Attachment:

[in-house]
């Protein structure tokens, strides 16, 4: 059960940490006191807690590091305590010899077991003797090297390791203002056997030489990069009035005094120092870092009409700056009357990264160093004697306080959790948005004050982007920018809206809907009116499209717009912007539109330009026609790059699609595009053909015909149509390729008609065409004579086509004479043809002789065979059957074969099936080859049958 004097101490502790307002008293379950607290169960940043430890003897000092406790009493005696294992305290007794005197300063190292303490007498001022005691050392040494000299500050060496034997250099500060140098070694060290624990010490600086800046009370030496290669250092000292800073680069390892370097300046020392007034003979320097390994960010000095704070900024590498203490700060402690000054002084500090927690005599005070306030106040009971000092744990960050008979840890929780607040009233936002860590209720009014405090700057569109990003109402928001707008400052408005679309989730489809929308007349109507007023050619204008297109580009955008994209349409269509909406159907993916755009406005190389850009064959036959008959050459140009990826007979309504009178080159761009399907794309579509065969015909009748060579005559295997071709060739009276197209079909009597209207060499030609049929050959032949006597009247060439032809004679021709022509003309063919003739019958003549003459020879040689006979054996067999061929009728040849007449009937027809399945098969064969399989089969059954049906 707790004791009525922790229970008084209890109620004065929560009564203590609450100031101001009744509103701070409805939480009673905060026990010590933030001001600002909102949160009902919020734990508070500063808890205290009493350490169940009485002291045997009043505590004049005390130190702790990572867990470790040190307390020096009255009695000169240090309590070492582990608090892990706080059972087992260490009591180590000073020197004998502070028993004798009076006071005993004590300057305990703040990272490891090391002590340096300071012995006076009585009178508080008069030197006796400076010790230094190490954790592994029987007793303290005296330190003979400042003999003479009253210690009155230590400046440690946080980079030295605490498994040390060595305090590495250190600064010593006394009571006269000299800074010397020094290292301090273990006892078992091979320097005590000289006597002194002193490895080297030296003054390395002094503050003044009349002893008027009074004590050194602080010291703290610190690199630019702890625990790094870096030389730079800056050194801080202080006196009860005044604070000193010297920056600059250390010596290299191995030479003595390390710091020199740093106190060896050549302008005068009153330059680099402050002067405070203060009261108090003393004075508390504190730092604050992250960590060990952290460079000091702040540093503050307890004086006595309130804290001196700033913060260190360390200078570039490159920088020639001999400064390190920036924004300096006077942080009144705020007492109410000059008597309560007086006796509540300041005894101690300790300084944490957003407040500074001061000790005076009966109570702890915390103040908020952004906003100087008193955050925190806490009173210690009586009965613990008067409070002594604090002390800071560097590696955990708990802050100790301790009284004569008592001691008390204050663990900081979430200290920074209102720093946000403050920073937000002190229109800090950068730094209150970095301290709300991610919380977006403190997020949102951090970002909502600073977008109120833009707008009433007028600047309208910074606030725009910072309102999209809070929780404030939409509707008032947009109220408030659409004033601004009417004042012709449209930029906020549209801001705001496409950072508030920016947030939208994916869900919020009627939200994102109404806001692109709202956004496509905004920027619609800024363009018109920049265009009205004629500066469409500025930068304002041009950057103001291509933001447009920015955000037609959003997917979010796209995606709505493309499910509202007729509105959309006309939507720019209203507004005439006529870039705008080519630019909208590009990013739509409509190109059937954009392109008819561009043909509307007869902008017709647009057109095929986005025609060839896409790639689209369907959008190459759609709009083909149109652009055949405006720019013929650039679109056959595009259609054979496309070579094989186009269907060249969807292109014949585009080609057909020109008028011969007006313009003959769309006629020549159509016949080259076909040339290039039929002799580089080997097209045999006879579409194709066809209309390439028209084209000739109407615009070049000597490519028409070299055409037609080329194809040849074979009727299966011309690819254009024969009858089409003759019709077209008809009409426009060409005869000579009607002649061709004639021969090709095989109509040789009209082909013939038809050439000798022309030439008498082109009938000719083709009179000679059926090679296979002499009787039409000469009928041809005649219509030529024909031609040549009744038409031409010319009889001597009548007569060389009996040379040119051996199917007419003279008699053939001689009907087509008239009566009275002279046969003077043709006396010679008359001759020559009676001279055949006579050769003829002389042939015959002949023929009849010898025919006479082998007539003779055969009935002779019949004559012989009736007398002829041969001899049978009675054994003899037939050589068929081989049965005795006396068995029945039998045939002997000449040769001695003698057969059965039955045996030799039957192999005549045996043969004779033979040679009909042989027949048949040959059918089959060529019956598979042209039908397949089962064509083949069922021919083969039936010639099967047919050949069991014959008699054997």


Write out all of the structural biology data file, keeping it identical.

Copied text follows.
[in-house]
């Protein structure tokens, strides 16, 4: 059960940490006191807690590091305590010899077991003797090297390791203002056997030489990069009035005094120092870092009409700056009357990264160093004697306080959790948005004050982007920018809206809907009116499209717009912007539109330009026609790059699609595009053909015909149509390729008609065409004579086509004479043809002789065979059957074969099936080859049958 004097101490502790307002008293379950607290169960940043430890003897000092406790009493005696294992305290007794005197300063190292303490007498001022005691050392040494000299500050060496034997250099500060140098070694060290624990010490600086800046009370030496290669250092000292800073680069390892370097300046020392007034003979320097390994960010000095704070900024590498203490700060402690000054002084500090927690005599005070306030106040009971000092744990960050008979840890929780607040009233936002860590209720009014405090700057569109990003109402928001707008400052408005679309989730489809929308007349109507007023050619204008297109580009955008994209349409269509909406159907993916755009406005190389850009064959036959008959050459140009990826007979309504009178080159761009399907794309579509065969015909009748060579005559295997071709060739009276197209079909009597209207060499030609049929050959032949006597009247060439032809004679021709022509003309063919003739019958003549003459020879040689006979054996067999061929009728040849007449009937027809399945098969064969399989089969059954049906 707790004791009525922790229970008084209890109620004065929560009564203590609450100031101001009744509103701070409805939480009673905060026990010590933030001001600002909102949160009902919020734990508070500063808890205290009493350490169940009485002291045997009043505590004049005390130190702790990572867990470790040190307390020096009255009695000169240090309590070492582990608090892990706080059972087992260490009591180590000073020197004998502070028993004798009076006071005993004590300057305990703040990272490891090391002590340096300071012995006076009585009178508080008069030197006796400076010790230094190490954790592994029987007793303290005296330190003979400042003999003479009253210690009155230590400046440690946080980079030295605490498994040390060595305090590495250190600064010593006394009571006269000299800074010397020094290292301090273990006892078992091979320097005590000289006597002194002193490895080297030296003054390395002094503050003044009349002893008027009074004590050194602080010291703290610190690199630019702890625990790094870096030389730079800056050194801080202080006196009860005044604070000193010297920056600059250390010596290299191995030479003595390390710091020199740093106190060896050549302008005068009153330059680099402050002067405070203060009261108090003393004075508390504190730092604050992250960590060990952290460079000091702040540093503050307890004086006595309130804290001196700033913060260190360390200078570039490159920088020639001999400064390190920036924004300096006077942080009144705020007492109410000059008597309560007086006796509540300041005894101690300790300084944490957003407040500074001061000790005076009966109570702890915390103040908020952004906003100087008193955050925190806490009173210690009586009965613990008067409070002594604090002390800071560097590696955990708990802050100790301790009284004569008592001691008390204050663990900081979430200290920074209102720093946000403050920073937000002190229109800090950068730094209150970095301290709300991610919380977006403190997020949102951090970002909502600073977008109120833009707008009433007028600047309208910074606030725009910072309102999209809070929780404030939409509707008032947009109220408030659409004033601004009417004042012709449209930029906020549209801001705001496409950072508030920016947030939208994916869900919020009627939200994102109404806001692109709202956004496509905004920027619609800024363009018109920049265009009205004629500066469409500025930068304002041009950057103001291509933001447009920015955000037609959003997917979010796209995606709505493309499910509202007729509105959309006309939507720019209203507004005439006529870039705008080519630019909208590009990013739509409509190109059937954009392109008819561009043909509307007869902008017709647009057109095929986005025609060839896409790639689209369907959008190459759609709009083909149109652009055949405006720019013929650039679109056959595009259609054979496309070579094989186009269907060249969807292109014949585009080609057909020109008028011969007006313009003959769309006629020549159509016949080259076909040339290039039929002799580089080997097209045999006879579409194709066809209309390439028209084209000739109407615009070049000597490519028409070299055409037609080329194809040849074979009727299966011309690819254009024969009858089409003759019709077209008809009409426009060409005869000579009607002649061709004639021969090709095989109509040789009209082909013939038809050439000798022309030439008498082109009938000719083709009179000679059926090679296979002499009787039409000469009928041809005649219509030529024909031609040549009744038409031409010319009889001597009548007569060389009996040379040119051996199917007419003279008699053939001689009907087509008239009566009275002279046969003077043709006396010679008359001759020559009676001279055949006579050769003829002389042939015959002949023929009849010898025919006479082998007539003779055969009935002779019949004559012989009736007398002829041969001899049978009675054994003899037939050589068929081989049965005795006396068995029945039998045939002997000449040769001695003698057969059965039955045996030799039957192999005549045996043969004779033979040679009909042989027949048949040959059918089959060529019956598979042209039908397949089962064509083949069922021919083969039936010639099967047919050949069991014959008699054997």